To make matters even more confusing, Louis de Broglie suggested that matter might act the same way. Scientists then performed these same experiments with electrons, and found that electrons too are somehow both particles and waves.

Today, these experiments have been done in so many different ways by so many different people that scientists simply accept that both matter and light are somehow both waves and particles. Scientists generally admit that even they do not fully understand how this can be, but they are quite certain that it must be true. Although it seems impossible to understand how anything can be both a wave and a particle, scientists do have a number of equations for describing these things that have variables for both wavelength (a wave property) and momentum (a particle property). This seeming impossibility is referred to as the wave-particle duality.

This shows that in the physical realm two ideas that seem to contradict each other can both be true. Isn’t it possible that this is true in the spiritual realm as well?

The Wikipedia article shows that if we accept the results of scientific research we must believe that light is both a particle and a wave even if we don’t see how both of these things can be true. If we believe the Bible we must believe that God is completely sovereign in the matter of salvation and chooses whom he will save and we must also believe that each person is responsible to choose whether or not he will be saved even if we don’t understand how they can both be true.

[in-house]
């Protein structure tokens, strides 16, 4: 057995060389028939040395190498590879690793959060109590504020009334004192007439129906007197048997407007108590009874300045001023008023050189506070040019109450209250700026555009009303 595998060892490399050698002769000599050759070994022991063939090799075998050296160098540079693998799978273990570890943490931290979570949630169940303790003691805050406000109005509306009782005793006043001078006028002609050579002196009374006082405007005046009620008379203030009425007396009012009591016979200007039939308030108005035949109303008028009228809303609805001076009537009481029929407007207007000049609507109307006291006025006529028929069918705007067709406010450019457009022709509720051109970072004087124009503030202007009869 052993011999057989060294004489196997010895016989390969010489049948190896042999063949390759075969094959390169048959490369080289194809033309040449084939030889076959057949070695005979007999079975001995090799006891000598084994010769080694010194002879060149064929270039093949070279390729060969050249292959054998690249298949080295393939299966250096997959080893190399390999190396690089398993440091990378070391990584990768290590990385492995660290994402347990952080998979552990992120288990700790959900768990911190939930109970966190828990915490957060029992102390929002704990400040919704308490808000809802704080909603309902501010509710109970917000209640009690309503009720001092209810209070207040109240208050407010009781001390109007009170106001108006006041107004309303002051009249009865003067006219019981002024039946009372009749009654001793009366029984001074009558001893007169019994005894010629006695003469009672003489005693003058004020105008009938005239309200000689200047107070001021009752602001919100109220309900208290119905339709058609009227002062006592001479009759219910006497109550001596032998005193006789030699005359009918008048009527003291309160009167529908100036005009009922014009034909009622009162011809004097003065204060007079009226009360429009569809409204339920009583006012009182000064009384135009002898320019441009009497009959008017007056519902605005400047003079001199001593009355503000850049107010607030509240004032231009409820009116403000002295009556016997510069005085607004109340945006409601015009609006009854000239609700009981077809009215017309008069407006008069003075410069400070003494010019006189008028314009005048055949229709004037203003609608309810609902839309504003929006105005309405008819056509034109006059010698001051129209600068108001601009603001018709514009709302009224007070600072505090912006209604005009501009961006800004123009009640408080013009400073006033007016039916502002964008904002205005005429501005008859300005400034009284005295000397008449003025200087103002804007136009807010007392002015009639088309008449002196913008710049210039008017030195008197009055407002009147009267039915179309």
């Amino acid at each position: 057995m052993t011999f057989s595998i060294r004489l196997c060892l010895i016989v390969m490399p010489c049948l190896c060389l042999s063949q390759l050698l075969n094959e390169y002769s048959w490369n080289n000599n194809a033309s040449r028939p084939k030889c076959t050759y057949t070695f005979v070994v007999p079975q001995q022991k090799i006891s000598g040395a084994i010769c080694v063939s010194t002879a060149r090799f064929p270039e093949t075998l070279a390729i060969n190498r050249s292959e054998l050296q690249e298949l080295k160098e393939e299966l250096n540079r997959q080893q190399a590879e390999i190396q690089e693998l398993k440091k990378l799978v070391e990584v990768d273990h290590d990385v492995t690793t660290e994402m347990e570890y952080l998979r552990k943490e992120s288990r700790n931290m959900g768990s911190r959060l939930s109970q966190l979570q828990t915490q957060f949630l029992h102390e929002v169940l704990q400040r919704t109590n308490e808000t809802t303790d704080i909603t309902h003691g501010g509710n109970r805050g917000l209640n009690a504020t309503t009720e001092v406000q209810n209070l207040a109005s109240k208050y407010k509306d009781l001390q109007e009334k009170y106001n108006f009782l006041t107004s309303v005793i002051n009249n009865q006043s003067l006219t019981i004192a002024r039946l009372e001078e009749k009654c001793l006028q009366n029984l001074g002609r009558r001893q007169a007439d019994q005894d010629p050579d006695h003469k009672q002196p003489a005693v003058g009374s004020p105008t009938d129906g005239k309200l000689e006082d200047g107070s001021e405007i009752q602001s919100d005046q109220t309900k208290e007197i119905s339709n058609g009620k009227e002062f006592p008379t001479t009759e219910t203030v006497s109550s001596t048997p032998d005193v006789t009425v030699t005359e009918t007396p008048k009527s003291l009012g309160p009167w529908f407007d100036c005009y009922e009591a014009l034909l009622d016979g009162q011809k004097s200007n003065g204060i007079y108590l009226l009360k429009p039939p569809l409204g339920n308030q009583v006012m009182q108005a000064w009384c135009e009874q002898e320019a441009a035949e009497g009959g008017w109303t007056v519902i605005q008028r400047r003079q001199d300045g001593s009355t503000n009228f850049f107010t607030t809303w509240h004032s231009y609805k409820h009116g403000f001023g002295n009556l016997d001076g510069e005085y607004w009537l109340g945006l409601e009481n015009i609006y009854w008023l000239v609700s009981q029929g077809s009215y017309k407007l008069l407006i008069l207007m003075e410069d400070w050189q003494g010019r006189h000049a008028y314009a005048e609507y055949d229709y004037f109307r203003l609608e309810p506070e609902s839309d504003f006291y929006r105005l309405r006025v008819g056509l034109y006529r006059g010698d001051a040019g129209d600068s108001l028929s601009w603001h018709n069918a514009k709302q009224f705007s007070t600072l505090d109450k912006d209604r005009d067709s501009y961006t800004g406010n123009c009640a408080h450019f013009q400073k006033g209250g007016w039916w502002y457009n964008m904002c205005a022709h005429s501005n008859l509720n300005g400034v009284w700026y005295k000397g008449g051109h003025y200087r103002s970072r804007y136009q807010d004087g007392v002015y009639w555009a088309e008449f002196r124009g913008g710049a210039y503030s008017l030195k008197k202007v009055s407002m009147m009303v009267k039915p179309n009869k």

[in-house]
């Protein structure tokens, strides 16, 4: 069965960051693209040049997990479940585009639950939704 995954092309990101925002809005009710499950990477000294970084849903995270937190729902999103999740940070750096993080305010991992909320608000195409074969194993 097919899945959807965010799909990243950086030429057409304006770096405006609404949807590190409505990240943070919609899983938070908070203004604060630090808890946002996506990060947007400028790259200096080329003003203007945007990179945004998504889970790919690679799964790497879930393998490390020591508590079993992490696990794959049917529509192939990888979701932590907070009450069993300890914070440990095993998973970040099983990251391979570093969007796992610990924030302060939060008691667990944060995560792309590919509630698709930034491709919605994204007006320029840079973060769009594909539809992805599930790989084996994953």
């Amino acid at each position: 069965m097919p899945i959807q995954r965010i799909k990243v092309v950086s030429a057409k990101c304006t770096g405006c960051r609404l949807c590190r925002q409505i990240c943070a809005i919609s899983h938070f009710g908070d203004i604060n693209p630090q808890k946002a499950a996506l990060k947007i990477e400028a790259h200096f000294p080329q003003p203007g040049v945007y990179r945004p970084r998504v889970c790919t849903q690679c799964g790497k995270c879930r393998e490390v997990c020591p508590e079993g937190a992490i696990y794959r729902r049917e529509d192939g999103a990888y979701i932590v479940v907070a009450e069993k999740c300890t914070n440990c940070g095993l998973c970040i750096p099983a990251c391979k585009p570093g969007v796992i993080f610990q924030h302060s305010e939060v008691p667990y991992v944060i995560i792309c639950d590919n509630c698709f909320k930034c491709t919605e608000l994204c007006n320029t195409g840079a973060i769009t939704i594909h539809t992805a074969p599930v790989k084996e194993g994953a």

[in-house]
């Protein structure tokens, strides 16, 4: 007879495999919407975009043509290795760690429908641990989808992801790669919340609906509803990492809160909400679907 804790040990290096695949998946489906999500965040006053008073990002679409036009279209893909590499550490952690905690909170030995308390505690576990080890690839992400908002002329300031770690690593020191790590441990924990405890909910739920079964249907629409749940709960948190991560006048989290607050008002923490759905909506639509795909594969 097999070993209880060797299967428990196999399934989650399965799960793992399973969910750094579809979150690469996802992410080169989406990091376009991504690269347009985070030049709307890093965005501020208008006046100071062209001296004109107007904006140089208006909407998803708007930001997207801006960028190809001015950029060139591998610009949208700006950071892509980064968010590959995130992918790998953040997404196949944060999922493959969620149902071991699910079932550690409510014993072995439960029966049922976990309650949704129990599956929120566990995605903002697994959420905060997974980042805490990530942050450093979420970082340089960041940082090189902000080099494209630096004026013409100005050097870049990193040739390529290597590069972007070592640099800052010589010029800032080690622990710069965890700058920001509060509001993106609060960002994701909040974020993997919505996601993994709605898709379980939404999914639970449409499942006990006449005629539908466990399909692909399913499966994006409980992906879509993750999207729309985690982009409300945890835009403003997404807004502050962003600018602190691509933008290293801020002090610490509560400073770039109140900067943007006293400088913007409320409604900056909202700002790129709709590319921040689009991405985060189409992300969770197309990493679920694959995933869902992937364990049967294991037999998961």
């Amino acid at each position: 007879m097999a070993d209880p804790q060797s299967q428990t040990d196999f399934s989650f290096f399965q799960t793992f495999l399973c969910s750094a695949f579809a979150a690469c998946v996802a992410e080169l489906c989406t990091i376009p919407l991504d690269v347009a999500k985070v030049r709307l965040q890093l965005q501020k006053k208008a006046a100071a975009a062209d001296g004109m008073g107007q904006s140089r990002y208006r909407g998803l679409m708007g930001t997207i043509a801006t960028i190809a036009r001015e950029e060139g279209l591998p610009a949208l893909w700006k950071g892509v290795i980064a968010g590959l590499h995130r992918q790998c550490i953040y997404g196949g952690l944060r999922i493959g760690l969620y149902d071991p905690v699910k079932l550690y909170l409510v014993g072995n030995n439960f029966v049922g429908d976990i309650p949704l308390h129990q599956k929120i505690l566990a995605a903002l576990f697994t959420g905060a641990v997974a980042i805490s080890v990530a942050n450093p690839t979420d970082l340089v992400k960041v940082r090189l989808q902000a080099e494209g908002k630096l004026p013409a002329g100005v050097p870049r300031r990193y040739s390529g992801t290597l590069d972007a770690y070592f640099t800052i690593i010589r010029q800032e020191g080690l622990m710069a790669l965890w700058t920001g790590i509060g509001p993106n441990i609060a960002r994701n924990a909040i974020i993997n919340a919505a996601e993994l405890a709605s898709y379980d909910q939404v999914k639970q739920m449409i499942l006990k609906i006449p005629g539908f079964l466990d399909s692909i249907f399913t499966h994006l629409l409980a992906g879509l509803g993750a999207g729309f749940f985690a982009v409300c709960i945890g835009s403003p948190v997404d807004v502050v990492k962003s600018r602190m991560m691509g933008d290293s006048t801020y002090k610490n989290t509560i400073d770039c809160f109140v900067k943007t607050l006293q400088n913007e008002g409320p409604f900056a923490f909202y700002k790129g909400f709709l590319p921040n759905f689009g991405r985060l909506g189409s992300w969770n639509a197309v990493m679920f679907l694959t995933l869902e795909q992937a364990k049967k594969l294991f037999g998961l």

We live in a universe which had a beginning and will have an end. One component of this universe is time, which flows in one direction so that some things are in our past and some things are in our future. The decisions we make may be influenced by our past but they can only affect our future. Temporally a cause must precede its effect so that one event can be the cause or effect of another but not both.

This limitation doesn’t apply to God and his actions because he isn’t part of the creation and so he is not subject to its laws. Because we are part of the creation there are many things about God that we can’t understand and it is because we lack understanding that many of the truths he reveals seem to contradict each other.

It is possible that the two natures of light that we see are manifestations of some natural law that scientists haven’t yet discovered and that if we understood that law we would see that there is no contradiction in the way light behaves. In the same way, the doctrines of God’s sovereignty and our responsibility to choose are probably manifestations of some higher truth that hasn’t been revealed and if we could understand that truth we wouldn’t see any contradiction between the two.

While there are many things about salvation we don’t understand the Bible makes it perfectly clear what we must do to be saved. God is holy and and his holiness demands that he punish all sin. We have all sinned. Jesus Christ died to pay the penalty that we deserve and rose again from the dead. Anyone who repents of his sins and puts his faith in Christ will find salvation and be forgiven. It isn’t necessary to know whether you are believing of your own free will or because God has given you the ability to believe. It is possible to eat food and receive nourishment from it without understanding how your body digests it; in the same way it is possible to receive salvation without understanding all that is involved in it.